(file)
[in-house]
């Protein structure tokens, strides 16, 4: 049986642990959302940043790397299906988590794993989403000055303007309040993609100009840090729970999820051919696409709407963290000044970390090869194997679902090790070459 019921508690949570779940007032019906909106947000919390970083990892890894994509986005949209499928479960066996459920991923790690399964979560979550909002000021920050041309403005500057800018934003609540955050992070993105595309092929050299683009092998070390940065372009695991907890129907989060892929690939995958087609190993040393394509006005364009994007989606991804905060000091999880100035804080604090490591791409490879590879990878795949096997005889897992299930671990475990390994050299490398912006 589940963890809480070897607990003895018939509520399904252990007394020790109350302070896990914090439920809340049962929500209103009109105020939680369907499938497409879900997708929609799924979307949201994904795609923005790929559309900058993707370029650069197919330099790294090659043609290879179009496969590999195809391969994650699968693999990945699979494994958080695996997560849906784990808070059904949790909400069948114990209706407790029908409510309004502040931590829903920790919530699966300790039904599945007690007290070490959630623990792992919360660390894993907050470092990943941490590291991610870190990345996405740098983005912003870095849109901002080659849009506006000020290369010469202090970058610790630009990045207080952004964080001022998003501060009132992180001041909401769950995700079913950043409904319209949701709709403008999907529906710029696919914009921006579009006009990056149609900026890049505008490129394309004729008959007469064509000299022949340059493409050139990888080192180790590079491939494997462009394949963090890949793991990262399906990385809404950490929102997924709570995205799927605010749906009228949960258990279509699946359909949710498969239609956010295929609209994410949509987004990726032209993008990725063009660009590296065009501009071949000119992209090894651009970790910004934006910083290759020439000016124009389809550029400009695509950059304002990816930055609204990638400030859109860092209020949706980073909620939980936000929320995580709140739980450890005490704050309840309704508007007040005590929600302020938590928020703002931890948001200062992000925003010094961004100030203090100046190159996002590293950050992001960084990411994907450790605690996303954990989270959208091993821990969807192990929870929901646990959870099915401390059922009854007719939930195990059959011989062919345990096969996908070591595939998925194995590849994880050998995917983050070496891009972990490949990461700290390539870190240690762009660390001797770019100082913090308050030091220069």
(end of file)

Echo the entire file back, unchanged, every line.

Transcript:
[in-house]
């Protein structure tokens, strides 16, 4: 049986642990959302940043790397299906988590794993989403000055303007309040993609100009840090729970999820051919696409709407963290000044970390090869194997679902090790070459 019921508690949570779940007032019906909106947000919390970083990892890894994509986005949209499928479960066996459920991923790690399964979560979550909002000021920050041309403005500057800018934003609540955050992070993105595309092929050299683009092998070390940065372009695991907890129907989060892929690939995958087609190993040393394509006005364009994007989606991804905060000091999880100035804080604090490591791409490879590879990878795949096997005889897992299930671990475990390994050299490398912006 589940963890809480070897607990003895018939509520399904252990007394020790109350302070896990914090439920809340049962929500209103009109105020939680369907499938497409879900997708929609799924979307949201994904795609923005790929559309900058993707370029650069197919330099790294090659043609290879179009496969590999195809391969994650699968693999990945699979494994958080695996997560849906784990808070059904949790909400069948114990209706407790029908409510309004502040931590829903920790919530699966300790039904599945007690007290070490959630623990792992919360660390894993907050470092990943941490590291991610870190990345996405740098983005912003870095849109901002080659849009506006000020290369010469202090970058610790630009990045207080952004964080001022998003501060009132992180001041909401769950995700079913950043409904319209949701709709403008999907529906710029696919914009921006579009006009990056149609900026890049505008490129394309004729008959007469064509000299022949340059493409050139990888080192180790590079491939494997462009394949963090890949793991990262399906990385809404950490929102997924709570995205799927605010749906009228949960258990279509699946359909949710498969239609956010295929609209994410949509987004990726032209993008990725063009660009590296065009501009071949000119992209090894651009970790910004934006910083290759020439000016124009389809550029400009695509950059304002990816930055609204990638400030859109860092209020949706980073909620939980936000929320995580709140739980450890005490704050309840309704508007007040005590929600302020938590928020703002931890948001200062992000925003010094961004100030203090100046190159996002590293950050992001960084990411994907450790605690996303954990989270959208091993821990969807192990929870929901646990959870099915401390059922009854007719939930195990059959011989062919345990096969996908070591595939998925194995590849994880050998995917983050070496891009972990490949990461700290390539870190240690762009660390001797770019100082913090308050030091220069």